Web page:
Hello, AJ. You’ve had a busy couple of years, it looks like. What have been the highlights, both in terms of your poetry, and personally?
I think the two biggest highlights professionally have been my film, ‘Letter to a Minnesota Prison’, about the case of CeCe McDonald, which was shown at the Royal Festival Hall as part of ‘Architects of Our Republic’, an Apples and Snakes project – and, more recently, working as Deputy Editor at the online LGBT magazine So So Gay, which I did from last spring until I stepped down at the start of this year to concentrate on my own writing. The great thing about that role was the opportunity it gave me to amplify other trans voices, by commissioning work from people like J Mase III, Elaine O’Neill and Jude Enroljas.
– You’re a wonderfully outspoken person, fighting intolerance in all its forms. Do all poets have a duty to highlight the things that make them angry?
We live in very angry times: the news reports over the past week have been enough to confirm that. But equally, they’ve been very interesting in giving us space in which to consider what kinds of expression of anger are artistically worth it. If you look at the stuff that Charlie Hebdo was publishing, there is undoubtedly an anger behind it, but it’s a kind of spluttering, obvious, one-dimensional anger. No-one deserves to die for producing cartoons like that, but equally, they aren’t worth dying for either. If you think about some of the great free speech cases, stuff like the suppression of Ulysses, or the Lady Chatterley trial, or the Howl case, it absolutely would have been worth dying to have produced works like those. They were all to some extent motivated by anger, but it seems to me that they made something out of their anger which is beautiful and arresting and three-dimensional. So I think the question you have to ask is – can I make something worthwhile of my anger? Can I turn it into something which has space in it? That’s what you should ask yourself.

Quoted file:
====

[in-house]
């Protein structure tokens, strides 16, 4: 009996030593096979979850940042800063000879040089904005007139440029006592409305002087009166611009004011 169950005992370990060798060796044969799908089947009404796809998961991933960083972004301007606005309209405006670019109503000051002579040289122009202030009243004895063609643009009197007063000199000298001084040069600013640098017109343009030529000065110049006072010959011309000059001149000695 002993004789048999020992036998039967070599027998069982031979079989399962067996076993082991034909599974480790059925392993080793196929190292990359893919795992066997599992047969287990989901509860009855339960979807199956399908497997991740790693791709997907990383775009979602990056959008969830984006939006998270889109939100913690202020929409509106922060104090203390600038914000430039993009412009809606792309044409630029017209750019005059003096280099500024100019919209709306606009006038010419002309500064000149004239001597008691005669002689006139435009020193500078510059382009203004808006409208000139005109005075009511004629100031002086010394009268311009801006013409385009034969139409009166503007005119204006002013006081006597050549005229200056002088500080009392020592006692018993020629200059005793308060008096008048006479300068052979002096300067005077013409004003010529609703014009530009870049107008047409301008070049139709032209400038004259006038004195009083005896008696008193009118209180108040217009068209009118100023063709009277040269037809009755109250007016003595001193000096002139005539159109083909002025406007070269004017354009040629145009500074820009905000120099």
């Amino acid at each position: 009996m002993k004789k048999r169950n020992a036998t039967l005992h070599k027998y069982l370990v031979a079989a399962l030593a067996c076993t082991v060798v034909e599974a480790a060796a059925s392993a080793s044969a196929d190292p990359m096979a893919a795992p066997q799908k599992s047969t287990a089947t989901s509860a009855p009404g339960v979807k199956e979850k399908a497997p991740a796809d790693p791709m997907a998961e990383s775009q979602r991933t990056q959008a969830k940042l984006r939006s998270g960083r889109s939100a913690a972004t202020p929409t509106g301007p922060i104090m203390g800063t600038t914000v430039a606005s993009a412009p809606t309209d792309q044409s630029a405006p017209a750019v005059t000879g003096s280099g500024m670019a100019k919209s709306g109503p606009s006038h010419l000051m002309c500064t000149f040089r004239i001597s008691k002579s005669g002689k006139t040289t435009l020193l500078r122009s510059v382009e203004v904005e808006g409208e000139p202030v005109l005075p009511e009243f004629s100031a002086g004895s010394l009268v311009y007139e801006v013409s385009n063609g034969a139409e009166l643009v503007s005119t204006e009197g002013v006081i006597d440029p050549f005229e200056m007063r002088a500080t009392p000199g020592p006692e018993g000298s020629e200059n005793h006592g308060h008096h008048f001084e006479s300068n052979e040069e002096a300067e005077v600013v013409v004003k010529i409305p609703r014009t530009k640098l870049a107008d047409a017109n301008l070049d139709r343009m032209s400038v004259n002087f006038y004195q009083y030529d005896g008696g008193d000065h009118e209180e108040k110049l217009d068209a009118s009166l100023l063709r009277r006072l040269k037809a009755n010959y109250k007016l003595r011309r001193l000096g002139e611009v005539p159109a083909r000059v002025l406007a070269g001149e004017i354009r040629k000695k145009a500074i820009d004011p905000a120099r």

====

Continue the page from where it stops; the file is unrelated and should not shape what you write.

– Can you tell us a little bit about transphobia?
Well, it’s obviously the main thing I get angry about! Transphobia is the irrational prejudice people have against trans people – I don’t want to say it’s ‘the same as’ homophobia is for cisgender (non-trans) gay people, but obviously there are differences. Transphobia is still a lot more casually tolerated in this society than homophobia, for one. For another, you often encounter cis gay people who can be horribly transphobic, which really makes me angry, because you’d think if you understand what it’s like to be a minority you would hope people wouldn’t inflict the same hurt on other people.
– I see you are putting together a one hour show for the Edinburgh Fringe. Can you tell us anything about it?